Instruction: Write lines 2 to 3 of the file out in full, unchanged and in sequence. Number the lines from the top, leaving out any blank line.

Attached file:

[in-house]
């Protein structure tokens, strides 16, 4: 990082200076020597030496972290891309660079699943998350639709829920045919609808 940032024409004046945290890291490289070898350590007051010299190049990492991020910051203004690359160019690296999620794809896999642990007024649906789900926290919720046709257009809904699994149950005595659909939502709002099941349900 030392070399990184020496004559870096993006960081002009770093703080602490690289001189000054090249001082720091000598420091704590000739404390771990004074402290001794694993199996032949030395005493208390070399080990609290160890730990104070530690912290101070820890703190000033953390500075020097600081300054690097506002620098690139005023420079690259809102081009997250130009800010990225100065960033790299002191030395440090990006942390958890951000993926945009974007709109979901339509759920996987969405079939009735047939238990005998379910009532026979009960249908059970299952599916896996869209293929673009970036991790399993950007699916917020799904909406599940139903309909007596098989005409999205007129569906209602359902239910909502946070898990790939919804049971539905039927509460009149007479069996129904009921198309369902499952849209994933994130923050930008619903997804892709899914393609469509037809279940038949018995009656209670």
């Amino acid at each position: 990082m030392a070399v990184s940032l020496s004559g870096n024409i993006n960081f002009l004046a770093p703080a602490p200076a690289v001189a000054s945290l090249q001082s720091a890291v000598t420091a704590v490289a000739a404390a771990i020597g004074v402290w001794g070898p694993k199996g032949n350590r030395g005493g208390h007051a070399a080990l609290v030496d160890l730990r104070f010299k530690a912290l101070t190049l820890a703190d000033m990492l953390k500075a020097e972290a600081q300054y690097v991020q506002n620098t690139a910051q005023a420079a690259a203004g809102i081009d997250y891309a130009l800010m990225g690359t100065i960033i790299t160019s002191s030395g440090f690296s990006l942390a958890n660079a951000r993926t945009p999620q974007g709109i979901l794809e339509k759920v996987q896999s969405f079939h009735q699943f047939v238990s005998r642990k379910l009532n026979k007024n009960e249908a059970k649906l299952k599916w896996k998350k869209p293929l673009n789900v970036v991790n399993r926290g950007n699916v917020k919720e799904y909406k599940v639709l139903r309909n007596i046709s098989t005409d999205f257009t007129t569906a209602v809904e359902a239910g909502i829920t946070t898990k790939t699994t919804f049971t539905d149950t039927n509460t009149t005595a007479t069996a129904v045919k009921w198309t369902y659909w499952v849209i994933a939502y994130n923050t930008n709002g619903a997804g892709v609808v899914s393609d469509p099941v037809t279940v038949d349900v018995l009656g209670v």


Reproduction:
């Protein structure tokens, strides 16, 4: 990082200076020597030496972290891309660079699943998350639709829920045919609808 940032024409004046945290890291490289070898350590007051010299190049990492991020910051203004690359160019690296999620794809896999642990007024649906789900926290919720046709257009809904699994149950005595659909939502709002099941349900 030392070399990184020496004559870096993006960081002009770093703080602490690289001189000054090249001082720091000598420091704590000739404390771990004074402290001794694993199996032949030395005493208390070399080990609290160890730990104070530690912290101070820890703190000033953390500075020097600081300054690097506002620098690139005023420079690259809102081009997250130009800010990225100065960033790299002191030395440090990006942390958890951000993926945009974007709109979901339509759920996987969405079939009735047939238990005998379910009532026979009960249908059970299952599916896996869209293929673009970036991790399993950007699916917020799904909406599940139903309909007596098989005409999205007129569906209602359902239910909502946070898990790939919804049971539905039927509460009149007479069996129904009921198309369902499952849209994933994130923050930008619903997804892709899914393609469509037809279940038949018995009656209670």
């Amino acid at each position: 990082m030392a070399v990184s940032l020496s004559g870096n024409i993006n960081f002009l004046a770093p703080a602490p200076a690289v001189a000054s945290l090249q001082s720091a890291v000598t420091a704590v490289a000739a404390a771990i020597g004074v402290w001794g070898p694993k199996g032949n350590r030395g005493g208390h007051a070399a080990l609290v030496d160890l730990r104070f010299k530690a912290l101070t190049l820890a703190d000033m990492l953390k500075a020097e972290a600081q300054y690097v991020q506002n620098t690139a910051q005023a420079a690259a203004g809102i081009d997250y891309a130009l800010m990225g690359t100065i960033i790299t160019s002191s030395g440090f690296s990006l942390a958890n660079a951000r993926t945009p999620q974007g709109i979901l794809e339509k759920v996987q896999s969405f079939h009735q699943f047939v238990s005998r642990k379910l009532n026979k007024n009960e249908a059970k649906l299952k599916w896996k998350k869209p293929l673009n789900v970036v991790n399993r926290g950007n699916v917020k919720e799904y909406k599940v639709l139903r309909n007596i046709s098989t005409d999205f257009t007129t569906a209602v809904e359902a239910g909502i829920t946070t898990k790939t699994t919804f049971t539905d149950t039927n509460t009149t005595a007479t069996a129904v045919k009921w198309t369902y659909w499952v849209i994933a939502y994130n923050t930008n709002g619903a997804g892709v609808v899914s393609d469509p099941v037809t279940v038949d349900v018995l009656g209670v």